DESCRIPTION OF THE PREFERRED EMBODIMENTS
Referring now to the drawings, FIG. 1 shows a simplified pressurized water nuclear reactor primary system, including a generally cylindrical reactor pressure vessel 10 having a closure head 12 enclosing a nuclear core 14. A liquid reactor coolant, such as water, is pumped into the vessel 10 by pump 16 through the core 14 where heat energy is absorbed and is discharged to a heat exchanger 18, typically referred to as a steam generator, in which heat is transferred to a utilization circuit (not shown), such as a steam driven turbine generator. The reactor coolant is then returned to the pump 16, completing the primary loop. Typically, a plurality of the above described loops are connected to a single reactor vessel 10 by reactor coolant piping 20.
An exemplary reactor design is shown in more detail in FIG. 2. In addition to a core 14 comprised of a plurality of parallel, vertical co-extending fuel assemblies 22, for purposes of this description, the other vessel internal structures can be divided into the lower internals 24 and the upper internals 26. In conventional designs, the lower internals function to support, align and guide the core, core components and instrumentation, as well as direct flow within the vessel. The upper internals restrain or provide a secondary restraint for the fuel assembly 22 (only two of which are shown for simplicity) and support and guide instrumentation and components such as control rods 28.
In the exemplary reactor shown in FIG. 2, coolant enters the vessel 10 through one or more inlet nozzles 30, flows downward about a core barrel 32, is turned 180 degrees in a lower plenum 34, passes upwardly through a lower support plate 36 and lower core plate 37 upon which the fuel assemblies 22 are seated and through and about the assemblies. In some designs, the lower support plate 36 and the lower core plate 37 are combined into a single lower core support plate (at the same location as 36), which eliminates the separate lower core plate 37. The coolant flow through the core and surrounding area 38 is typically large, in the order of 400,000 gallons per minute at a velocity of approximately 20 feet per second. The resulting pressure drop and frictional forces tend to cause the fuel assemblies to rise, which movement is restrained by the upper internals, including a circular upper core plate 40. Coolant exiting the core 14 flows along the underside of the upper core plate 40 and upwardly through a plurality of perforations 42. The coolant then flows upward and radially to one or more outlet nozzles 44.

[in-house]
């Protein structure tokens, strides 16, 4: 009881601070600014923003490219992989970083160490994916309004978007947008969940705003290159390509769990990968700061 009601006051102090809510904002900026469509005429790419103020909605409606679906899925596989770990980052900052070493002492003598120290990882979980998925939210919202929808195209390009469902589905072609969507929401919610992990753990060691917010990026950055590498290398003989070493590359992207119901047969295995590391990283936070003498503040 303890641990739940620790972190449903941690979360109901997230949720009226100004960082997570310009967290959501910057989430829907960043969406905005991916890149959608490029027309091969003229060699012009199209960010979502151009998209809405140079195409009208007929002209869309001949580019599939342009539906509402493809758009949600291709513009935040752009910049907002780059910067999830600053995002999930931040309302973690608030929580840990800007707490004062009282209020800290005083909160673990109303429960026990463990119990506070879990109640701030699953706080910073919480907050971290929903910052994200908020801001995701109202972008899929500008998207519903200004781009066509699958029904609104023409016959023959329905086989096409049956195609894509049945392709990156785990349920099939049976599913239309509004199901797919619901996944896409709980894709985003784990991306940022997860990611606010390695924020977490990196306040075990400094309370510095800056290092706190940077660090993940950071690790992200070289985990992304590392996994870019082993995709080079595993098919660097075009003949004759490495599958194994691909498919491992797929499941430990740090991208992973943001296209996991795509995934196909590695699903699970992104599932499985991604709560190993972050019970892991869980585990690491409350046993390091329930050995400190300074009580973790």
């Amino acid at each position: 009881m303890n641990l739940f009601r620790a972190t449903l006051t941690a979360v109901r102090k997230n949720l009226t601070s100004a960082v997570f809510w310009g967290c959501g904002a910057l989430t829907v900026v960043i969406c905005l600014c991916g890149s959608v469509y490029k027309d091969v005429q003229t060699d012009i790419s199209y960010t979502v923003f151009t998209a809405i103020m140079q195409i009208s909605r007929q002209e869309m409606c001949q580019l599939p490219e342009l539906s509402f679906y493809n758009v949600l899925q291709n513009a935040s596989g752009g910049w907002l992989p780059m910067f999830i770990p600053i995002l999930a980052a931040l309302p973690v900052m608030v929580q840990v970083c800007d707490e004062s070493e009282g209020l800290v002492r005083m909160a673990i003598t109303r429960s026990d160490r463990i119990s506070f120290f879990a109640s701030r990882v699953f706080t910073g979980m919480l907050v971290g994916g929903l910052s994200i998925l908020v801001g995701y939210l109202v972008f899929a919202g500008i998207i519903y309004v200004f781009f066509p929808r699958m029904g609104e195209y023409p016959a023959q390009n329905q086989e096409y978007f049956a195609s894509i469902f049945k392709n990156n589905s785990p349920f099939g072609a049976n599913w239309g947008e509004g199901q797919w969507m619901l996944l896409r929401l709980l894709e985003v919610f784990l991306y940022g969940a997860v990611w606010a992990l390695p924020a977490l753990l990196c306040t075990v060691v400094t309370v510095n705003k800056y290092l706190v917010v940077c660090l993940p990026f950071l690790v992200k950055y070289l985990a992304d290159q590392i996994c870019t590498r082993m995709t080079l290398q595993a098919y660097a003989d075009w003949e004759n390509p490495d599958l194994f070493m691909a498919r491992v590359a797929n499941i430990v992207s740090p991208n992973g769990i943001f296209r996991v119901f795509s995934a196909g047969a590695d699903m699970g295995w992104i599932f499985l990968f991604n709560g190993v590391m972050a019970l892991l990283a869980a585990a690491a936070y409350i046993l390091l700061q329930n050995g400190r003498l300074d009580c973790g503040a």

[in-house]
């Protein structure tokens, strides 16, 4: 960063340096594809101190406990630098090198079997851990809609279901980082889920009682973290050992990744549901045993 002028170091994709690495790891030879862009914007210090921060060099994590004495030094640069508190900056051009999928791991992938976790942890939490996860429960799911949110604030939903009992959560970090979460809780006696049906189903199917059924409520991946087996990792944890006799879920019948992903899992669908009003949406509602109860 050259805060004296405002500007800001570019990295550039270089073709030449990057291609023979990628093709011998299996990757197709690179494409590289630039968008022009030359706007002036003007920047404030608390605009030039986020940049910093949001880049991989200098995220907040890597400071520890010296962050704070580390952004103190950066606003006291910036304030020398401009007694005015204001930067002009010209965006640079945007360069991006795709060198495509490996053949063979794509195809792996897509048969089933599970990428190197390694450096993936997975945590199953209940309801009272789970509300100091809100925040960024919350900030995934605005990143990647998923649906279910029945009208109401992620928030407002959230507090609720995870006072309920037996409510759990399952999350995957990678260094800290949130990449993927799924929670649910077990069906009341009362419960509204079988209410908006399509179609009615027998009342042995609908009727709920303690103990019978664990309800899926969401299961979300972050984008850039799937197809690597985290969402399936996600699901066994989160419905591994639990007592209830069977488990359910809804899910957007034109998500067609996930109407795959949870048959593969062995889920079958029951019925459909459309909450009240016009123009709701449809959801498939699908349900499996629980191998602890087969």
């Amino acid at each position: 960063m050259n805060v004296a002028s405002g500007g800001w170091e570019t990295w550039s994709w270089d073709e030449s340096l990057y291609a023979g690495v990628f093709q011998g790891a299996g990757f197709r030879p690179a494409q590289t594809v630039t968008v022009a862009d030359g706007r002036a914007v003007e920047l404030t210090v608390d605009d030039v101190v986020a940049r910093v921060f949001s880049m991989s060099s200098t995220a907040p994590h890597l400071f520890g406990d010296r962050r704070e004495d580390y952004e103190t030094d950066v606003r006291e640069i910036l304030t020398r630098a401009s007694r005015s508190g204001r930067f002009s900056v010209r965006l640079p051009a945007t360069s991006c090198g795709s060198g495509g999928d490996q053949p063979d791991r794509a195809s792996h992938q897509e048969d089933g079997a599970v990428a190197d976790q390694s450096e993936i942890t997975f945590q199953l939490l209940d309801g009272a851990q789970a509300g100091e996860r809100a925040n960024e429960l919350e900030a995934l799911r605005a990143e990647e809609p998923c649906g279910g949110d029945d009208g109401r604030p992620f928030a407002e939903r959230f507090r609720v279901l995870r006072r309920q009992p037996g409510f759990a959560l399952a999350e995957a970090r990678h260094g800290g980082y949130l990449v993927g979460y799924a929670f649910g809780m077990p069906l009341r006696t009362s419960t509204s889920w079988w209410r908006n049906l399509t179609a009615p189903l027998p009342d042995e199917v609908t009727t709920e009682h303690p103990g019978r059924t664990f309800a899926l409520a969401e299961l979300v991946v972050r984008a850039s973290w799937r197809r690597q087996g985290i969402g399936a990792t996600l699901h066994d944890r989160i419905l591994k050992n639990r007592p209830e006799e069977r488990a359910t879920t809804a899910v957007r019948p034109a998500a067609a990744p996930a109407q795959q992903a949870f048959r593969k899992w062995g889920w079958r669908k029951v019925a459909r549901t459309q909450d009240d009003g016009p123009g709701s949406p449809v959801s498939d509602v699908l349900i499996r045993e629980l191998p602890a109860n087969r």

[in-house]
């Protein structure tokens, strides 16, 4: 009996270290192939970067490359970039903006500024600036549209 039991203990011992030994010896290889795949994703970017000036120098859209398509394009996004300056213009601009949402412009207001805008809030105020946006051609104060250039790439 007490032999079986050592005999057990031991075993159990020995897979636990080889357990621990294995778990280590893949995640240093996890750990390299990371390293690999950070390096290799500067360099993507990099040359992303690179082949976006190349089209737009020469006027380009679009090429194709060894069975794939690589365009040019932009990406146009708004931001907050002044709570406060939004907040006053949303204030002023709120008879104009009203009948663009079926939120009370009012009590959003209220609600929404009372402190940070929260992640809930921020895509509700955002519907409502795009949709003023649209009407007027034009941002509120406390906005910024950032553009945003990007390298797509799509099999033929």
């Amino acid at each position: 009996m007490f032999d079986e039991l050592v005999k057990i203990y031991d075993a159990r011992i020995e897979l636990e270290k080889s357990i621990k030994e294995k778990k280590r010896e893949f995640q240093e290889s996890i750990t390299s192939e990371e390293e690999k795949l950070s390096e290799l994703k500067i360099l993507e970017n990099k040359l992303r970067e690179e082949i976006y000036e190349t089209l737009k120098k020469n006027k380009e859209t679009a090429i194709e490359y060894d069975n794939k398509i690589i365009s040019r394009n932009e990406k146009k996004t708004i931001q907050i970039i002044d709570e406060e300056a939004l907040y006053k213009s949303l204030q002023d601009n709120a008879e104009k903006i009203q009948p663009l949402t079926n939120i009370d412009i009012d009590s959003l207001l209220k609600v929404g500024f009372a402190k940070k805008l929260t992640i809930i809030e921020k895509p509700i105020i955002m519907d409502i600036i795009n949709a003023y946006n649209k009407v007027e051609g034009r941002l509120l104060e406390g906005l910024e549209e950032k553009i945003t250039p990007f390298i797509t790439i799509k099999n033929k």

The upper internals 26 can be supported from the vessel and include an upper support assembly 46. Loads are transmitted between the upper support plate 47 of the upper support assembly 46 and the upper core plate 40, primarily by a plurality of support columns 48. A support column is aligned above a selected fuel assembly 22 and perforation 42 in the upper core plate 40.
Rectilinearly moveable control rods 28, typically including a drive shaft 50 and spider assembly 52 of neutron poison rods are guided through the upper internals 26 and into aligned fuel assembly 22 by control rod guide tubes 54. The guide tubes are fixedly joined to the upper support assembly 46 and connected by a split pin to the top of the upper core plate 40. The support columns 48 assist in retarding guide tube deformation under seismic and design basis accident conditions, which could detrimentally affect control rod insertion capability.
Thus, it can readily be appreciated that the reactor vessel and its components are highly engineered to be rugged and continuously operated in a severe environment of high pressures and high temperatures. Thus, any potential for breaching the integrity of the system through cracks in the nozzles 30 and 44 should be timely addressed to avoid a need for unscheduled and costly outages. That is why it is important that the nozzles 30 and 44 be treated with the mechanical stress improvement process in order to prevent the initiation and propagation of cracks that could otherwise result in leaks in the primary system.